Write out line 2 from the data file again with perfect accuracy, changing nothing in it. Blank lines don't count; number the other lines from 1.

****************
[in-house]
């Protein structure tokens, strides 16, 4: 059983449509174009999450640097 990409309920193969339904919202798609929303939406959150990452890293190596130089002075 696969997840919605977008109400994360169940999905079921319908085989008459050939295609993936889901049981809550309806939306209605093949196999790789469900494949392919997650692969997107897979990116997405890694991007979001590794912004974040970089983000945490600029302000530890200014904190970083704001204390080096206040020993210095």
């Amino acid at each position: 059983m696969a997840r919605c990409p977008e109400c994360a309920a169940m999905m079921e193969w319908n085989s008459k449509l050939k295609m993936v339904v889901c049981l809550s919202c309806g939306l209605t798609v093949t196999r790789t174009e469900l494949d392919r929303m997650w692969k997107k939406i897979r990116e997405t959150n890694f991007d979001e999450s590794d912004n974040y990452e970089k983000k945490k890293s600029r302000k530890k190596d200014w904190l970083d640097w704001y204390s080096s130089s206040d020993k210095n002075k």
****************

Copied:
């Protein structure tokens, strides 16, 4: 059983449509174009999450640097 990409309920193969339904919202798609929303939406959150990452890293190596130089002075 696969997840919605977008109400994360169940999905079921319908085989008459050939295609993936889901049981809550309806939306209605093949196999790789469900494949392919997650692969997107897979990116997405890694991007979001590794912004974040970089983000945490600029302000530890200014904190970083704001204390080096206040020993210095």